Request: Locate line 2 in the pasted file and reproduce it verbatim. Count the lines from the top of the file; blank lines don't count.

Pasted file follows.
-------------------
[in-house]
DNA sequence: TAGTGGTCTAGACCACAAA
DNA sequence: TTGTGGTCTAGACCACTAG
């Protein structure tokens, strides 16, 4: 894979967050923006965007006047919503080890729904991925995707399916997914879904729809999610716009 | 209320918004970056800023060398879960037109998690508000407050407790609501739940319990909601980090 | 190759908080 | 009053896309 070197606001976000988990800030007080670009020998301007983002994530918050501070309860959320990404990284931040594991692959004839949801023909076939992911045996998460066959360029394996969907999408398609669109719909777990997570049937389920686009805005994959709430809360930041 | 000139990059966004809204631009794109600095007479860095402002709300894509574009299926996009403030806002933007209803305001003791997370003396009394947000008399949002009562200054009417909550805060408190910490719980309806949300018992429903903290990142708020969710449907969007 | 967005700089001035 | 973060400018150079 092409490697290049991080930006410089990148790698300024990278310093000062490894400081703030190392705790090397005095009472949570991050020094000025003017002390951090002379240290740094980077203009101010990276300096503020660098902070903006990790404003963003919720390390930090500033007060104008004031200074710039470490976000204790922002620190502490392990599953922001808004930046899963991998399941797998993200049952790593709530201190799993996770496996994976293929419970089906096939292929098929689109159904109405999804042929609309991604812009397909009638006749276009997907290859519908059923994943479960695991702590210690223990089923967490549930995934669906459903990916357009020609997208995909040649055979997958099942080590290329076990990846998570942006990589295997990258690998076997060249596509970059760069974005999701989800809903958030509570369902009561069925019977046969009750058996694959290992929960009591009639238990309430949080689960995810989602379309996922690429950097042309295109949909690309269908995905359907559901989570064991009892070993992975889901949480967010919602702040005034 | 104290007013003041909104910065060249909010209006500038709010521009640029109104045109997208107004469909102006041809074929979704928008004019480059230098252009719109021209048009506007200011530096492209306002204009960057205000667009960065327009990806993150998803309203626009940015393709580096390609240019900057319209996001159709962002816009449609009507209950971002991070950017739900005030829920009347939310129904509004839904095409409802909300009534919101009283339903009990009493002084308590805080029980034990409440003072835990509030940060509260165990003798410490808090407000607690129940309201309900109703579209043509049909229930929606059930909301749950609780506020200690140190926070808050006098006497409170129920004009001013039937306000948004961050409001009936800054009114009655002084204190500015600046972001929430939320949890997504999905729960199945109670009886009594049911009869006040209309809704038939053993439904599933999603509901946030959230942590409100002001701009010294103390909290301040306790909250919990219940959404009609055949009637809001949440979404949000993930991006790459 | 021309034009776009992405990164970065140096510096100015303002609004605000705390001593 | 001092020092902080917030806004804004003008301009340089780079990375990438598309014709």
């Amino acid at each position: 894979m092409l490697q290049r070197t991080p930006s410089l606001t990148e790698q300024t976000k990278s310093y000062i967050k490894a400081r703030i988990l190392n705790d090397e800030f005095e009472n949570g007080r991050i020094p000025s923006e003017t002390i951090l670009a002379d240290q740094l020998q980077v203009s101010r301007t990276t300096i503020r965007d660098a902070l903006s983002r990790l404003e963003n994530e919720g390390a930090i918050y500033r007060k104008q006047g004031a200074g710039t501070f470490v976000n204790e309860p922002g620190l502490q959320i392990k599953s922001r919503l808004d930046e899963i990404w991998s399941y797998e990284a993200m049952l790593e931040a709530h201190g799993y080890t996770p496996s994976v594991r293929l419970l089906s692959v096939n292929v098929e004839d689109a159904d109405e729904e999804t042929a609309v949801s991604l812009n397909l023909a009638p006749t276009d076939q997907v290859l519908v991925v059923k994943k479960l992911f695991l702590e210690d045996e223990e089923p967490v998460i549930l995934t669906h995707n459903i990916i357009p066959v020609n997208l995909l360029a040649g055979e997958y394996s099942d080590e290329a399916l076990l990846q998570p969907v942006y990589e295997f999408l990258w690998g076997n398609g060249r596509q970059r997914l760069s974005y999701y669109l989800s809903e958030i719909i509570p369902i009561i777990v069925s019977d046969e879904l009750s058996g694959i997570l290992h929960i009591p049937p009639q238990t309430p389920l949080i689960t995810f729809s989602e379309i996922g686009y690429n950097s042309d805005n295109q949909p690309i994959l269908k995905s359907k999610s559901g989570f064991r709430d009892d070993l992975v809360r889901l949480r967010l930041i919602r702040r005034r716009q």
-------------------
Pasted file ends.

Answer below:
DNA sequence: TAGTGGTCTAGACCACAAA